Whether the court can grant a freezing order against third parties who were outside the jurisdiction and not a party to the relevant arbitration  agreement


The claimant obtained an arbitration award against an Indian company. This was not paid, and so a  worldwide freezing order was made against the company. The claimant then also sought to freeze assets belonging to third parties (ie Chabra relief). The issue in this case  was whether the court had jurisdiction to make such an order (and so allow service out of the  jurisdiction), given that the third parties are all incorporated outside England and Wales, have no  assets or other presence here, and were not a party to the arbitration agreement. Males J held as  follows:

  1. CPR r62.5(1)(c) provides that the court may give permission to serve an arbitration claim form  out of the jurisdiction if the claimant “seeks some other remedy… affecting an arbitration, an  arbitration agreement or an arbitration award”. The other remedy is a remedy other than a challenge  or appeal of the award or a claim for  an order under section 44 of the Arbitration Act 1996 (i.e.  court powers exercisable in support of arbitration eg the granting of an injunction or the  preservation of evidence or (if urgent) assets). Following a review of prior caselaw, the judge concluded that service out of the jurisdiction under  this rule is permissible only against a party to the arbitration agreement or arbitration in  question. Accordingly, the court had no jurisdiction to give permission under this rule in this  case.
  2. The judge did accept that CPR r62.5(1)(c) could apply to proceedings brought to enforce an  award and that an application for a post-award freezing order against the debtor itself did amount  to an “arbitration claim” and so the court would have power to grant permission to serve out in  those circumstances.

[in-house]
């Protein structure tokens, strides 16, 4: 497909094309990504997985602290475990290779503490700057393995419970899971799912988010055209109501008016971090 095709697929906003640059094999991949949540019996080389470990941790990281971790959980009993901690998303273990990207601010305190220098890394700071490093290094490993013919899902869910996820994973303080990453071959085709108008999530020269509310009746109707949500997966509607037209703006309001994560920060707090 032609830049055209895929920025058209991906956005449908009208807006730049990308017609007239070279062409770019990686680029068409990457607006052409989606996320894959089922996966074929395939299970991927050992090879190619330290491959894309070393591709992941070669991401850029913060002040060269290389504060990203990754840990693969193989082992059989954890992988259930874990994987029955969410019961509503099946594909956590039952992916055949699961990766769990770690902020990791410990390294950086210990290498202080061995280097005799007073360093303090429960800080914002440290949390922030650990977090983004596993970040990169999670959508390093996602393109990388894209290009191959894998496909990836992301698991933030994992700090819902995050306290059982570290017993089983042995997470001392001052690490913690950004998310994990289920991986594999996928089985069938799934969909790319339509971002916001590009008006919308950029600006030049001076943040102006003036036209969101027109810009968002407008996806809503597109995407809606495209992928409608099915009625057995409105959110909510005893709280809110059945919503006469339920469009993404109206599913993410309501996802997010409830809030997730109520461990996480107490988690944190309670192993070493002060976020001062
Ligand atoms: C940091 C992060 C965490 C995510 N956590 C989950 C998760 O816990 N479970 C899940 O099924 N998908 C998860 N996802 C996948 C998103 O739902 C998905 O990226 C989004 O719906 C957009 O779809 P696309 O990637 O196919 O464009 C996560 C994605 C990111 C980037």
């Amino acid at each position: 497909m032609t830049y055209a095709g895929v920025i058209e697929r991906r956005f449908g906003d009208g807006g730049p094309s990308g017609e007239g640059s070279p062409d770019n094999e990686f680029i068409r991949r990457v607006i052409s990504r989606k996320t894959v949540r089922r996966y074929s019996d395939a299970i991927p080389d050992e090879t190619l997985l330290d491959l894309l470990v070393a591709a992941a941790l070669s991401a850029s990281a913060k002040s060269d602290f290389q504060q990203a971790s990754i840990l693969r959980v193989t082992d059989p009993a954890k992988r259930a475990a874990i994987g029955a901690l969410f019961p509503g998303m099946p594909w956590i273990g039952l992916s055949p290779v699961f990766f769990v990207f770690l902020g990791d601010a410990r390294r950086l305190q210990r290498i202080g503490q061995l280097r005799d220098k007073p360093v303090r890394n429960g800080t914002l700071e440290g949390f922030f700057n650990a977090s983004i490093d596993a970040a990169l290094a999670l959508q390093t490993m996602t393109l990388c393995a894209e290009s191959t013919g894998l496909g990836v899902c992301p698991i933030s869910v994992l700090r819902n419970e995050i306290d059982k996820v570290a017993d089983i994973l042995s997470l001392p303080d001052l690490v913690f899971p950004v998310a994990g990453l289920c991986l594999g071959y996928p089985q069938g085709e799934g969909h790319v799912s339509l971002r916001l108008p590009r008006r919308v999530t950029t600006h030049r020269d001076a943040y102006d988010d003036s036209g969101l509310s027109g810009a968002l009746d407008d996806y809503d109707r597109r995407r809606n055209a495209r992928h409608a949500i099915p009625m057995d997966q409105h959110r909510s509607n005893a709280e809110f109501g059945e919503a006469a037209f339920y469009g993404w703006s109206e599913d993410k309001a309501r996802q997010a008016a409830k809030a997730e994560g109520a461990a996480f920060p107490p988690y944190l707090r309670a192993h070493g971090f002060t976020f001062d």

3. The claimant did not seek to rely on CPR r62.5(1)(b),   which allows the court to give  permission for service out where the claim is for an order under section 44. However, it did seek to argue that as relief under section 44 is available against a non-party, the same should apply to an application under r62.5(1)(c). However,  Males J held that section 44 does not include any power to grant a remedy against a non-party.  Section 44 is one of the few sections  of the Act which applies even if the seat is outside England  and Wales, and the judge doubted that Parliament intended to give the English court jurisdiction to  make orders against non-parties in support of arbitrations happening anywhere in the world.
  4. PD 6 para 3.1(3) provides that where a claim is made against (effectively) an “anchor  defendant”, the claimant can be given permission to serve out if it wishes to serve a claim form on  another person who is a necessary or proper party to the claim against the anchor defendant.  However, Males J held that this gateway requires a substantive claim against the anchor defendant  and an application for a freezing order against the Indian company did not amount to a substantive  claim against it (the substantive claim having been determined in the arbitration). Accordingly,  permission could not be given under this gateway either.